Representation and Democracy in the EU
A new special issue of the Journal of European Integration on 'representation and democracy in the EU: does one come at the expense of the other?' includes articles by Christopher Lord (with Johannes Pollak) and Ian Cooper.
The special issue is edited by Richard Bellamy and Sandra Kröger, who in their introductory article discuss representation deficits and surpluses in EU policy-making: 'Representation and democracy are not always complementary. Sometimes the one undermines the other. Too much democracy can create a representation deficit, as occurs when majorities oppress or neglect minorities. However, the opposite can also arise. The over representation of different groups can undermine the processes whereby representatives are authorised by and accountable to those they are supposed to serve. The EU offers multiple channels of representation. In some respects, this multiplicity reflects the diversity of the peoples, individuals and interests represented within the EU. Yet in overcoming a potential representation deficit in EU policy-making, this arrangement leads to a representation surplus and creates a democratic deficit.'
In their contribution, Christopher Lord and Johannes Pollak discuss the pitfalls of representation and claims-making in the EU. Ian Cooper in his article deals with national parliaments and representative democracy, suggesting that the Treaty of Lisbon endorses a 'tricameral' model of EU democracy.
The pitfalls of representation as claims-making
Abstract: Standard accounts assume that representatives are authorised and held accountable through elections in territorially defined constituencies. In contrast, claims-making approaches hold that representation does not always depend on an electoral connection. This paper argues that the claims-making approach addresses some of the difficulties in the standard account, but remains itself theoretically underspecified. This becomes especially clear when applied to systems with exceptional institutional complexity like the EU. As an alternative to both those other approaches, the paper proposes a revised claims-making approach in which rights claims are used to specify representative claims. It then shows how rights claims do, indeed, play an important role in the representative claims that are made in the European Union arena, and how that, in turn, allows the Union to deal with some of the problems of applying standard forms of representation to its decision-making.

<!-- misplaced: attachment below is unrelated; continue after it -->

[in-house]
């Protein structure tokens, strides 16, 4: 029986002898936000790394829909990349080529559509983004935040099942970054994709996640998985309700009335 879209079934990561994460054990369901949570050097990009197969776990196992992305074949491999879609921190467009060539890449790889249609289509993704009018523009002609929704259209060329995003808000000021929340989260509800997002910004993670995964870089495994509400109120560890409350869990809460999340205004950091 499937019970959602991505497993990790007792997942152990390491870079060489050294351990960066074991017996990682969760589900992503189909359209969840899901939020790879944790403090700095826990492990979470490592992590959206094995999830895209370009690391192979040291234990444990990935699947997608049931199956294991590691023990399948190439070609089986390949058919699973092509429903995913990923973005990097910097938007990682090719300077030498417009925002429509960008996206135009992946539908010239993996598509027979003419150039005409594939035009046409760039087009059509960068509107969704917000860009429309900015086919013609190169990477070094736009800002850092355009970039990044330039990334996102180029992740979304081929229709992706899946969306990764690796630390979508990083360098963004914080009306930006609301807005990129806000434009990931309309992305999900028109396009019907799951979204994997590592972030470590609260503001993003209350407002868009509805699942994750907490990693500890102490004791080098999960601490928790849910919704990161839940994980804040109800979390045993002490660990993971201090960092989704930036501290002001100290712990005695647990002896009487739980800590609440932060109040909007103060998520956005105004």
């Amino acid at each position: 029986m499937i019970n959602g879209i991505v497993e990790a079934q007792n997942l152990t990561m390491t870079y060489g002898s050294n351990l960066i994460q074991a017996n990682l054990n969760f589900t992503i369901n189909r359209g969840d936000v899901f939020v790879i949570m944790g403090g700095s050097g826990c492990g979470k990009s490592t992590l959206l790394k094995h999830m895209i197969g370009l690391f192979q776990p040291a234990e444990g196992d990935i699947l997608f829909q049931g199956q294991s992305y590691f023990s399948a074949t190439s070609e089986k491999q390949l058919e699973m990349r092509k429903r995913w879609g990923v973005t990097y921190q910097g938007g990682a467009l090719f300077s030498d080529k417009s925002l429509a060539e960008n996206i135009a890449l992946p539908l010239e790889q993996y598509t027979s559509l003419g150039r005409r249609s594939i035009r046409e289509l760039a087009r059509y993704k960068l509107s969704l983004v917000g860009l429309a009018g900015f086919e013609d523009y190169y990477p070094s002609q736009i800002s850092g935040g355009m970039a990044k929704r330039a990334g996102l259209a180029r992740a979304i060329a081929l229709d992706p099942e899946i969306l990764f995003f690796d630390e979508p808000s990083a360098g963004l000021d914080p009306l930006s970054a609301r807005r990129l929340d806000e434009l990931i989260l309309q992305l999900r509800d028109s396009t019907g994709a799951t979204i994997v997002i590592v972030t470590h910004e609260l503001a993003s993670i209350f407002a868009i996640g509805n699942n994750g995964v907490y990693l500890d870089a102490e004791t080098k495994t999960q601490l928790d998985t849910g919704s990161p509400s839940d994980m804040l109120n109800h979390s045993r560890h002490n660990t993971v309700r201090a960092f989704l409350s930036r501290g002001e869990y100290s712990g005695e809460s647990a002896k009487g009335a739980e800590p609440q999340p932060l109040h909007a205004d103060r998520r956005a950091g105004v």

The Pitfalls of Representation as Claims-Making in the European Union
Christopher Lord and Johannes Pollak
Journal of European Integration, Vol 35, No 5, pp 517-30
Bicameral or tricameral?
Abstract: The Treaty of Lisbon defines the European Parliament and the Council as the principal institutional actors of ‘representative democracy’ in the EU, thus endorsing an essentially ‘bicameral’ model of EU democracy. In this model, national parliaments focus their scrutiny on their governments’ conduct of EU affairs, but are not themselves EU-level actors. However, the Treaty of Lisbon also creates an Early Warning Mechanism which empowers national parliaments to intervene collectively in the EU’s legislative process. This suggests a new, ‘tricameral’ model in which national parliaments constitute the third chamber in a reconfigured representative system for the EU. This reconfiguration moves the EU away from traditional models of representative democracy and more towards a complex ‘demoi-cracy,’as it now has three bodies to represent the citizens, governments and peoples of Europe.
Bicameral or Tricameral? National Parliaments and Representative Democracy in the European Union
Journal of European Integration, Vol 35, No 5, pp 531-46
Journal of European Integration, Vol 35, No 5, 2013
Special Issue: Representation and Democracy in the EU: Does one come at the expense of the other?